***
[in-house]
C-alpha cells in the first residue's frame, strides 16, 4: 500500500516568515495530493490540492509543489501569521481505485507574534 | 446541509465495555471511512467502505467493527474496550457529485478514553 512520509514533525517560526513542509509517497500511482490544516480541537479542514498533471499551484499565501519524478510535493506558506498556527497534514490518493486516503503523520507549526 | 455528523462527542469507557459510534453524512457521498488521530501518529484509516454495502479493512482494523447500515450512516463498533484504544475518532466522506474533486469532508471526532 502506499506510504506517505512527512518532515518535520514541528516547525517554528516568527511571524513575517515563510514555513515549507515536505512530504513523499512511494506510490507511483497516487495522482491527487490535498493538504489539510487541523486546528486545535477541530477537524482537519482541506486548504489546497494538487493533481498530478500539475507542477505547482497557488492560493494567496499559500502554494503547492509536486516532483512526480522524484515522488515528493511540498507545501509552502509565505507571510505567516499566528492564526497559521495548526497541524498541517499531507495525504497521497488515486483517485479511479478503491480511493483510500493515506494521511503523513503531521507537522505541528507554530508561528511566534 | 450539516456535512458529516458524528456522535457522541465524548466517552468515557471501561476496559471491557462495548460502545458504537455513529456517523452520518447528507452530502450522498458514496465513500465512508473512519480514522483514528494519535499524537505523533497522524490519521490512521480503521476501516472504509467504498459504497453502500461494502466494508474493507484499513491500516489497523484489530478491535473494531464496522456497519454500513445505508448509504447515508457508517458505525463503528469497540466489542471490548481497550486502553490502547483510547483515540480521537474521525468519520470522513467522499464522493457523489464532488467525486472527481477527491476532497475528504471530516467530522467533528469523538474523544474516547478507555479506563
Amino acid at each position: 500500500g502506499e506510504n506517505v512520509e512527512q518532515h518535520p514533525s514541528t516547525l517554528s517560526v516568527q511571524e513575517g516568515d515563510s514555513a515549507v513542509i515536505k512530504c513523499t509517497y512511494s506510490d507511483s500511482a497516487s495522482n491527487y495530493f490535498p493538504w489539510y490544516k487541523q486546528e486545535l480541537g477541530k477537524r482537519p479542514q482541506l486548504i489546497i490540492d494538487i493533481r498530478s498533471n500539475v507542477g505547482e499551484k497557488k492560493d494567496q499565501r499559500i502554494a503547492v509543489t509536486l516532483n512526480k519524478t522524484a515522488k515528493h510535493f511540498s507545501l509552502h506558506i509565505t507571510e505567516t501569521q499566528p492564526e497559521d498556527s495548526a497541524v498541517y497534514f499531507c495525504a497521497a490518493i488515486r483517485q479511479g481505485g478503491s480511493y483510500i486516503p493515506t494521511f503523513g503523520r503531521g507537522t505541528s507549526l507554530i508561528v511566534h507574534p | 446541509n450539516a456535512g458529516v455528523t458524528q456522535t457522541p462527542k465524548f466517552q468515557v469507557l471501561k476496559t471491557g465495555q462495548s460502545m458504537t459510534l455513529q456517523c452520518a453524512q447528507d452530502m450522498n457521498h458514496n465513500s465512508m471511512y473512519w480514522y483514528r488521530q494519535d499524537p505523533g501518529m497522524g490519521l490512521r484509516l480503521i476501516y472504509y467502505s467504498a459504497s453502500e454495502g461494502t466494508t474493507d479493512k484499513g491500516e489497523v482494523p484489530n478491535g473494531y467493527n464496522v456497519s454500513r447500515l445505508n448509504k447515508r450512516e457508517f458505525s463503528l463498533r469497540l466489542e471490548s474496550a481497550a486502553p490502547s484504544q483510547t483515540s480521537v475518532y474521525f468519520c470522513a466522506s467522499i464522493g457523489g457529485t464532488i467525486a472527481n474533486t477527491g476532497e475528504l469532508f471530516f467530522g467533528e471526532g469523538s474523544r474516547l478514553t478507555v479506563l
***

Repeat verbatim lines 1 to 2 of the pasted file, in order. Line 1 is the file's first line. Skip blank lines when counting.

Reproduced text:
[in-house]
C-alpha cells in the first residue's frame, strides 16, 4: 500500500516568515495530493490540492509543489501569521481505485507574534 | 446541509465495555471511512467502505467493527474496550457529485478514553 512520509514533525517560526513542509509517497500511482490544516480541537479542514498533471499551484499565501519524478510535493506558506498556527497534514490518493486516503503523520507549526 | 455528523462527542469507557459510534453524512457521498488521530501518529484509516454495502479493512482494523447500515450512516463498533484504544475518532466522506474533486469532508471526532 502506499506510504506517505512527512518532515518535520514541528516547525517554528516568527511571524513575517515563510514555513515549507515536505512530504513523499512511494506510490507511483497516487495522482491527487490535498493538504489539510487541523486546528486545535477541530477537524482537519482541506486548504489546497494538487493533481498530478500539475507542477505547482497557488492560493494567496499559500502554494503547492509536486516532483512526480522524484515522488515528493511540498507545501509552502509565505507571510505567516499566528492564526497559521495548526497541524498541517499531507495525504497521497488515486483517485479511479478503491480511493483510500493515506494521511503523513503531521507537522505541528507554530508561528511566534 | 450539516456535512458529516458524528456522535457522541465524548466517552468515557471501561476496559471491557462495548460502545458504537455513529456517523452520518447528507452530502450522498458514496465513500465512508473512519480514522483514528494519535499524537505523533497522524490519521490512521480503521476501516472504509467504498459504497453502500461494502466494508474493507484499513491500516489497523484489530478491535473494531464496522456497519454500513445505508448509504447515508457508517458505525463503528469497540466489542471490548481497550486502553490502547483510547483515540480521537474521525468519520470522513467522499464522493457523489464532488467525486472527481477527491476532497475528504471530516467530522467533528469523538474523544474516547478507555479506563